Imagine a fashion industry that creates more good, not just less bad. That uses clean energy, protects water sources and uses only good materials, again and again. We believe that now is the time for a circular fashion industry that restores and regenerates the environment.
Right now, the fashion industry is based on a linear model, wasting nearly as much as is created. It uses hazardous chemicals, polluting manufacturing processes and sends valuable resources to landfill.
Unlocking fashion's true potential means reimagining the way we make, use and reuse clothes. It demands innovation, showing the entire industry what's possible and then taking solutions that work to scale.
In this section
Fashion for Good
William McDonough reveals the innovation agenda that could shift the industry from doing ‘less bad’ to ‘more good’.READ MOREMahmud/Map
Stacy Flynn explains how Evrnu, winner of the Ashoka Fabric of Change award, is reimagining apparel for the better.READ MOREEvrnu
Closing the loop on waste
Can a closed-loop industry be a reality? Gwen Cunningham says yes and explains Circle Economy's plan to make it happen.READ MOREErick Astudillo
Fashion for Good is an ambitious innovation agenda with the power to shift the industry from doing ‘less bad’ to ‘more good’. William McDonough, the man behind cradle to cradle thinking, explains how a bold vision coupled with concrete action can rewrite the business model and make fashion a force for good.
What if we designed products and systems that worked so well they could only produce good? No negatives. What would that look like for the fashion industry, and where would we start?
Two years ago, I spoke to C&A shareholders about the concept of ‘Fashion Endlessly'. It sparked the beginnings of a big idea – a vision that could transform the fashion industry for the good of the planet and everyone on it. Fashion for Good is the result.
At the heart of Fashion for Good is a beautiful, exciting vision of what this industry could be – a circular model that keeps adding more and more good to our world. At the moment, the fashion industry lacks this vision. How can we work together towards something if we don’t know where we’re going?
But without execution, a vision is just a hallucination. At the end of 2016, Fashion for Good kicked off the journey by leasing a building in the heart of Amsterdam. It’s a place that will bring together the right players and tactics for achieving our goals. It is the spiritual home of Fashion for Good’s biological nutrient T-shirt, which has been designed to meet C2C-Certified™ gold criteria, and produced at scale to be sold at C&A stores around the world. This is a first for the fashion industry and proves the opportunity for social, economic and environmental good that a T-shirt can create.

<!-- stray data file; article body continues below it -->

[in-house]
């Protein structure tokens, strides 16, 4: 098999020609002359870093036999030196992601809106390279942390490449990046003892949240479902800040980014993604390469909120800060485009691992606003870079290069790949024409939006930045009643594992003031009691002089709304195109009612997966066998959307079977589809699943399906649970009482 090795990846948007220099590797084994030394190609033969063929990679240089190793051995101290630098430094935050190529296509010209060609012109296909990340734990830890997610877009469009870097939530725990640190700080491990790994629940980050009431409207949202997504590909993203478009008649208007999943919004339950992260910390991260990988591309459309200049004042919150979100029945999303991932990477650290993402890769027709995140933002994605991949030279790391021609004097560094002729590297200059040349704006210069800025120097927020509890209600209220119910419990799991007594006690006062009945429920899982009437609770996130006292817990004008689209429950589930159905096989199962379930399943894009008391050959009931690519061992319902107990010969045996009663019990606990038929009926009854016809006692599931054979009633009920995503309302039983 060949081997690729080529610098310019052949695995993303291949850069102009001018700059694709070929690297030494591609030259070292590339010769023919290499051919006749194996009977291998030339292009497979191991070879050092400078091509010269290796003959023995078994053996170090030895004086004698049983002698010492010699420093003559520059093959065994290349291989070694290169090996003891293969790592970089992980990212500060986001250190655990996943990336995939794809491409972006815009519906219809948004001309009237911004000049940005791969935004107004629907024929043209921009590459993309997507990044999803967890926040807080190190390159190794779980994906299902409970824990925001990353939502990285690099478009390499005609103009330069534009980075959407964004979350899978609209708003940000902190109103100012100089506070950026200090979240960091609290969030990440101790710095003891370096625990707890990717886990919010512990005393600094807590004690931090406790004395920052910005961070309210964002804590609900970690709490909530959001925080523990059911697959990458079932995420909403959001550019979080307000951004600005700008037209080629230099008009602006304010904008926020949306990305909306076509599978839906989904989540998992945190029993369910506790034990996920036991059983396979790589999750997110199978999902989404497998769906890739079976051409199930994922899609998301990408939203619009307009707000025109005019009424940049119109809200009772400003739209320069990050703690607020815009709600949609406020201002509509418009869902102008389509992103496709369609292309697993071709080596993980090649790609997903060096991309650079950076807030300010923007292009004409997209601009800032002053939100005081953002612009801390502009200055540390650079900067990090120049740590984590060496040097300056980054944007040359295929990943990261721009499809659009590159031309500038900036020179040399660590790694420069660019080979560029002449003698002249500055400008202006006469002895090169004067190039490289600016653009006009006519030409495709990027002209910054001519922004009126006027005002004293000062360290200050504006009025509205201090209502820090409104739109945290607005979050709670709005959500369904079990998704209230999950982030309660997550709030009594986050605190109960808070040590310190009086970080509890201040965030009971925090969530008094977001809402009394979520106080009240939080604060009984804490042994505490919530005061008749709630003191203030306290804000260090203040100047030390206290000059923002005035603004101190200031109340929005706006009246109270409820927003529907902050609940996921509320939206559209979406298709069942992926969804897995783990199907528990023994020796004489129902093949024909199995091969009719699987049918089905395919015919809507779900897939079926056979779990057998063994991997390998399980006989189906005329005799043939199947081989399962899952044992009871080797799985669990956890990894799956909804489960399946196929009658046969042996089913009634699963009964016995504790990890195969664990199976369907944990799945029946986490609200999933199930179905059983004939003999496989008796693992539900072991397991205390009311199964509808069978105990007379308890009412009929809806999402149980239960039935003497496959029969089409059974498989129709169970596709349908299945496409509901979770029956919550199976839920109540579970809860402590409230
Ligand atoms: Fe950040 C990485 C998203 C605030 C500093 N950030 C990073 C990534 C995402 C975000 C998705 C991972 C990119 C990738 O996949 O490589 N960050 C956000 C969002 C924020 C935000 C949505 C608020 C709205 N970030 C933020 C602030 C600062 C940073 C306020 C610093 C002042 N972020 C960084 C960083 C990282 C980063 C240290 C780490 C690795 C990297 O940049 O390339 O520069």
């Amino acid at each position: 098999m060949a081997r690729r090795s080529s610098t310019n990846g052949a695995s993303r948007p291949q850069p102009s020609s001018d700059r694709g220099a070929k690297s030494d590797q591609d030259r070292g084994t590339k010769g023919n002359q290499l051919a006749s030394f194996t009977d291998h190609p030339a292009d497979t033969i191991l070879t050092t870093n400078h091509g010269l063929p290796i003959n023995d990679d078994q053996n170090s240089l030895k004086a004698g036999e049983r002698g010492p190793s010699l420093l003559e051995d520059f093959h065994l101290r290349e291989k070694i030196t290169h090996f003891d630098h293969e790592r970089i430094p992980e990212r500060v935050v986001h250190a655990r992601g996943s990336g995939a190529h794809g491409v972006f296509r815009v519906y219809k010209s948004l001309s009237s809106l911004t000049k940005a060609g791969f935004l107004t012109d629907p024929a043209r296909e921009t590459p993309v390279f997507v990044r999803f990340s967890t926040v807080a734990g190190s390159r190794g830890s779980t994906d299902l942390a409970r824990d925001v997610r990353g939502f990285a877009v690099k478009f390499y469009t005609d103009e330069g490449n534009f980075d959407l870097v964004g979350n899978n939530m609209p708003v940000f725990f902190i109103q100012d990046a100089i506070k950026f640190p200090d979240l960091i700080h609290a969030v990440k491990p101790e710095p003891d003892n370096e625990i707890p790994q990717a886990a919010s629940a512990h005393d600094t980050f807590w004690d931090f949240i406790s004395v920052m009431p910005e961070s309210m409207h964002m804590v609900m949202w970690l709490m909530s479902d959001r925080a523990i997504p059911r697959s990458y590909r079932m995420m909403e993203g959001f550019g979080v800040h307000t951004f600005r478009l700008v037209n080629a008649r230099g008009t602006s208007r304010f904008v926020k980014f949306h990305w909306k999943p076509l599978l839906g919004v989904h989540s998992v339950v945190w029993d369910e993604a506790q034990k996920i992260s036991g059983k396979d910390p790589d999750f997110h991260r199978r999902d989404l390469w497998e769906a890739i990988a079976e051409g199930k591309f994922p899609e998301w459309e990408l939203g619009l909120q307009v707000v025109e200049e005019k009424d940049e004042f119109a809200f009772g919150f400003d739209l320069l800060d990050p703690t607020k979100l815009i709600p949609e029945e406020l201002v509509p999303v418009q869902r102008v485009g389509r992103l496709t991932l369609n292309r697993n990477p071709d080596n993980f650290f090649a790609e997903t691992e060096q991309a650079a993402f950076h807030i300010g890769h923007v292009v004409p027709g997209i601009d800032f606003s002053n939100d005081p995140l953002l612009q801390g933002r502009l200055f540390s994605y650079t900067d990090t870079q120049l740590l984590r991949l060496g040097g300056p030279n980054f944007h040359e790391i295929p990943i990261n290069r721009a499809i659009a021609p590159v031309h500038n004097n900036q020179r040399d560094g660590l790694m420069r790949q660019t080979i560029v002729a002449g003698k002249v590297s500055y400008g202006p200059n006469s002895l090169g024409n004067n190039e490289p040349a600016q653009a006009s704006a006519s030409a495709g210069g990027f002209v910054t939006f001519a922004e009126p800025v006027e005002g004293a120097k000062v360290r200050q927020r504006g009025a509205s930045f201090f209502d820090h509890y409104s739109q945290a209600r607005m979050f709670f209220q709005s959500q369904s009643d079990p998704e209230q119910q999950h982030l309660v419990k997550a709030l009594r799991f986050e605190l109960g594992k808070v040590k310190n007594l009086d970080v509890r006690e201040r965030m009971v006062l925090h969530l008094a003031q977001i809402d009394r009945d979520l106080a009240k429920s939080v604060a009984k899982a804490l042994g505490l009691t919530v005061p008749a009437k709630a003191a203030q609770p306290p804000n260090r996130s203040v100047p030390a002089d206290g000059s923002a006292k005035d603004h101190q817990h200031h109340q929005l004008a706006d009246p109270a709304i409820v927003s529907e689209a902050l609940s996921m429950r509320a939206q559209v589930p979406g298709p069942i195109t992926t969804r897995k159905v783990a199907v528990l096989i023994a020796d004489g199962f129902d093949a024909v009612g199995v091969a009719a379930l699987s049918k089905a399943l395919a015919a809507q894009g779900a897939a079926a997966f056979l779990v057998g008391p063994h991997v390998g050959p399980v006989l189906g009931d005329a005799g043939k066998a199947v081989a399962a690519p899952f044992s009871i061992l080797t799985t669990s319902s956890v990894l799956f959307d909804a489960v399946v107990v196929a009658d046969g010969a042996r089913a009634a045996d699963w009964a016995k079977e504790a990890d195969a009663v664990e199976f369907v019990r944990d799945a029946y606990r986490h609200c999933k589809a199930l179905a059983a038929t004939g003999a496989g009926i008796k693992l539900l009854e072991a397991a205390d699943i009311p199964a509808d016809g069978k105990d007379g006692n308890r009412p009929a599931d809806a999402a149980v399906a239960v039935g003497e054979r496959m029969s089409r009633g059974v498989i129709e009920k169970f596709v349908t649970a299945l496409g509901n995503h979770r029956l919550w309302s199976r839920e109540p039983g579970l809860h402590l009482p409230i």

Fashion for Good will also spend the next year convening key partners. We’ll be strengthening networks and refining our concept, making it real. We will build our understanding of what is ‘good’. What is good dyeing or good material? What is a good wage or a good economy?
We already have many of these ‘good’ solutions in place – such as waterless dyeing and an economic model for circularity – but they’re not operating at scale. Fashion for Good will be home to an Innovation Hub, which will support, test and scale-up the technologies, methodologies and business models that will play a role in reaching this vision.
Alongside all this, we’re developing the language for this new era of fashion. When we talk about the ‘end of life’ phase of a garment, we’re immediately limiting our imagination. A T-shirt is not alive; it’s a ‘consumer good’. Instead of ‘end of life’, what if we talked about ‘next use’? You see how quickly that reframes the conversation? Suddenly this T-shirt becomes something that can continue to share its assets across generations.
The average American buys 40 to 60 new garments every year. Just imagine if every one of those billions of transactions added only good to the world – that’s what we’re going for. –
The Five Goods
Imagine a world where there wasn't a choice between good fashion and bad fashion because good was the only option.
Today, the linear system resigns us to the fact that fashion will forever be bad. But by rewriting the business model, we change the rules of the game. We can make fashion forever good.
Fashion for Good is built on these five areas, which are inspired by William McDonough's Cradle-to-Cradle principles.
Cheap, synthetic fibres emit nitrogen monoxide gas, which is 300 times more damaging than carbon dioxide.
More than 80 billion pieces of clothing are produced worldwide each year. Of these pieces 75% will end up in landfills.
Polyester and other synthetic materials require 10 to 25 times as much energy to produce as natural fibres.
It takes 2,700 litres of water to produce the cotton needed for one T-shirt—the equivalent of what an average person drinks in three years.
Untold millions of garment workers are informal employees unrecognised by law. In one study, 9 out of 10 working children in Bangladesh said they became involved with informal garment production to support their families.
Our Fabric of Change partnership with Ashoka Foundation supports innovators with the most exciting solutions. Evrnu, a textile technology start-up, won the Fabric of Change award in May 2016. Stacy Flynn explains how Evrnu is reimagining the way we make and buy apparel, and how the award is helping Evrnu link with other key players critical in taking the technology to scale.
On a business trip in China in 2010, I visited the areas where subcontracting takes place. The state of the air quality was visible. My colleague and I got out of the car and couldn't see one another through the thick cloud. I travelled for 30 days around the country and the conditions didn't improve. It made me think about how many yards of fabric I had personally created. So, my theory was: if one person can do so much damage unintentionally, what can the same person do to turn it around?